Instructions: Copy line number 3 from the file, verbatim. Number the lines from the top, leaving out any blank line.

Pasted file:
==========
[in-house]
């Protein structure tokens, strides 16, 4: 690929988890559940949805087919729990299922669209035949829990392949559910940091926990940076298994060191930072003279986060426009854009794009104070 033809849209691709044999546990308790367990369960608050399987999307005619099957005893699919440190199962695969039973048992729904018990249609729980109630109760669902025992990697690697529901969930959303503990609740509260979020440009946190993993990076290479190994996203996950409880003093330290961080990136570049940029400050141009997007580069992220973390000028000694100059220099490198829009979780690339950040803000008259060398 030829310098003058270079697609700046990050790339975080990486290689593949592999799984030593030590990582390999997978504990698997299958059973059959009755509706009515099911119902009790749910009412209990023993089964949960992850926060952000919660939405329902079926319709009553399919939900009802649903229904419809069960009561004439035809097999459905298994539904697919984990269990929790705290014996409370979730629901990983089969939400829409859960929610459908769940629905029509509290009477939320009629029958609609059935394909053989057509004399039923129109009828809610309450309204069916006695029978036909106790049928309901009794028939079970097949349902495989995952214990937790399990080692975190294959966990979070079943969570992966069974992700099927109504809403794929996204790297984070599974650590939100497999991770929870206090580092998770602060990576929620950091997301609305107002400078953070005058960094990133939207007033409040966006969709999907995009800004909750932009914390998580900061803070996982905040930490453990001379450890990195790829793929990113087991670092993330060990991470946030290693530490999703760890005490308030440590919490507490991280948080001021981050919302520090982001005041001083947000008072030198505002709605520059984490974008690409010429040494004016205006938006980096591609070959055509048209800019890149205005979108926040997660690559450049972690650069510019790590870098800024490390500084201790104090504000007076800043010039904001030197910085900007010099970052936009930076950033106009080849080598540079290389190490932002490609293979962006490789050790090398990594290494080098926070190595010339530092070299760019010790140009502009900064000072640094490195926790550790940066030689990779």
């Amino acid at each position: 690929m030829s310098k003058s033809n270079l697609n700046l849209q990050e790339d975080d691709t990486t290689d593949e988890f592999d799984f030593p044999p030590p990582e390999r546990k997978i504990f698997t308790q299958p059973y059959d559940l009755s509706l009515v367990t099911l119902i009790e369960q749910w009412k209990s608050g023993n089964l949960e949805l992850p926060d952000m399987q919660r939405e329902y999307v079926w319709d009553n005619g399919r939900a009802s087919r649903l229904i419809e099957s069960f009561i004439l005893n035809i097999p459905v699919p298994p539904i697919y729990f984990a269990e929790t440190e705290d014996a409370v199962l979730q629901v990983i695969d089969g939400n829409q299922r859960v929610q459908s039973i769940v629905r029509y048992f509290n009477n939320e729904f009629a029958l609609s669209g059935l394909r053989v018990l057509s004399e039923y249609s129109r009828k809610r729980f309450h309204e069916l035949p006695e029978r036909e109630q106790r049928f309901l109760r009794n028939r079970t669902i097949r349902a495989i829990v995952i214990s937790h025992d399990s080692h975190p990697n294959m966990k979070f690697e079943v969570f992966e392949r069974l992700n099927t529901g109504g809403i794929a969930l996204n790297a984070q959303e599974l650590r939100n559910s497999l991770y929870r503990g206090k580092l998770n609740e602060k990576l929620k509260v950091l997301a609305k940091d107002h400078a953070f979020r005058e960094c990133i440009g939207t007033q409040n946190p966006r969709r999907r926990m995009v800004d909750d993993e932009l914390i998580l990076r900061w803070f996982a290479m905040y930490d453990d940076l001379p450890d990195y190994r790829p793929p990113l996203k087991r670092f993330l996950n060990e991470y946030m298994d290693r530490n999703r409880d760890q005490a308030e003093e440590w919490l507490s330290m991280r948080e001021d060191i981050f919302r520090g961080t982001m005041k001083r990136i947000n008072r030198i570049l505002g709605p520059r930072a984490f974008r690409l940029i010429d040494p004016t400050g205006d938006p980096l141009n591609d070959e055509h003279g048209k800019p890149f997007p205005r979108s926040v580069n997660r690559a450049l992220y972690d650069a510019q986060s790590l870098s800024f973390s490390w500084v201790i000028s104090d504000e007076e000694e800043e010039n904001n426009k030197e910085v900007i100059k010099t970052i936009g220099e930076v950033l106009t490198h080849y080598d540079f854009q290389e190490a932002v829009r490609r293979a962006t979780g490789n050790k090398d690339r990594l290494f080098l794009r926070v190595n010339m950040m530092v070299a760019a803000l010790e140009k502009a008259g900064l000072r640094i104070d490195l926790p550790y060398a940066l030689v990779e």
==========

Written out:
């Amino acid at each position: 690929m030829s310098k003058s033809n270079l697609n700046l849209q990050e790339d975080d691709t990486t290689d593949e988890f592999d799984f030593p044999p030590p990582e390999r546990k997978i504990f698997t308790q299958p059973y059959d559940l009755s509706l009515v367990t099911l119902i009790e369960q749910w009412k209990s608050g023993n089964l949960e949805l992850p926060d952000m399987q919660r939405e329902y999307v079926w319709d009553n005619g399919r939900a009802s087919r649903l229904i419809e099957s069960f009561i004439l005893n035809i097999p459905v699919p298994p539904i697919y729990f984990a269990e929790t440190e705290d014996a409370v199962l979730q629901v990983i695969d089969g939400n829409q299922r859960v929610q459908s039973i769940v629905r029509y048992f509290n009477n939320e729904f009629a029958l609609s669209g059935l394909r053989v018990l057509s004399e039923y249609s129109r009828k809610r729980f309450h309204e069916l035949p006695e029978r036909e109630q106790r049928f309901l109760r009794n028939r079970t669902i097949r349902a495989i829990v995952i214990s937790h025992d399990s080692h975190p990697n294959m966990k979070f690697e079943v969570f992966e392949r069974l992700n099927t529901g109504g809403i794929a969930l996204n790297a984070q959303e599974l650590r939100n559910s497999l991770y929870r503990g206090k580092l998770n609740e602060k990576l929620k509260v950091l997301a609305k940091d107002h400078a953070f979020r005058e960094c990133i440009g939207t007033q409040n946190p966006r969709r999907r926990m995009v800004d909750d993993e932009l914390i998580l990076r900061w803070f996982a290479m905040y930490d453990d940076l001379p450890d990195y190994r790829p793929p990113l996203k087991r670092f993330l996950n060990e991470y946030m298994d290693r530490n999703r409880d760890q005490a308030e003093e440590w919490l507490s330290m991280r948080e001021d060191i981050f919302r520090g961080t982001m005041k001083r990136i947000n008072r030198i570049l505002g709605p520059r930072a984490f974008r690409l940029i010429d040494p004016t400050g205006d938006p980096l141009n591609d070959e055509h003279g048209k800019p890149f997007p205005r979108s926040v580069n997660r690559a450049l992220y972690d650069a510019q986060s790590l870098s800024f973390s490390w500084v201790i000028s104090d504000e007076e000694e800043e010039n904001n426009k030197e910085v900007i100059k010099t970052i936009g220099e930076v950033l106009t490198h080849y080598d540079f854009q290389e190490a932002v829009r490609r293979a962006t979780g490789n050790k090398d690339r990594l290494f080098l794009r926070v190595n010339m950040m530092v070299a760019a803000l010790e140009k502009a008259g900064l000072r640094i104070d490195l926790p550790y060398a940066l030689v990779e």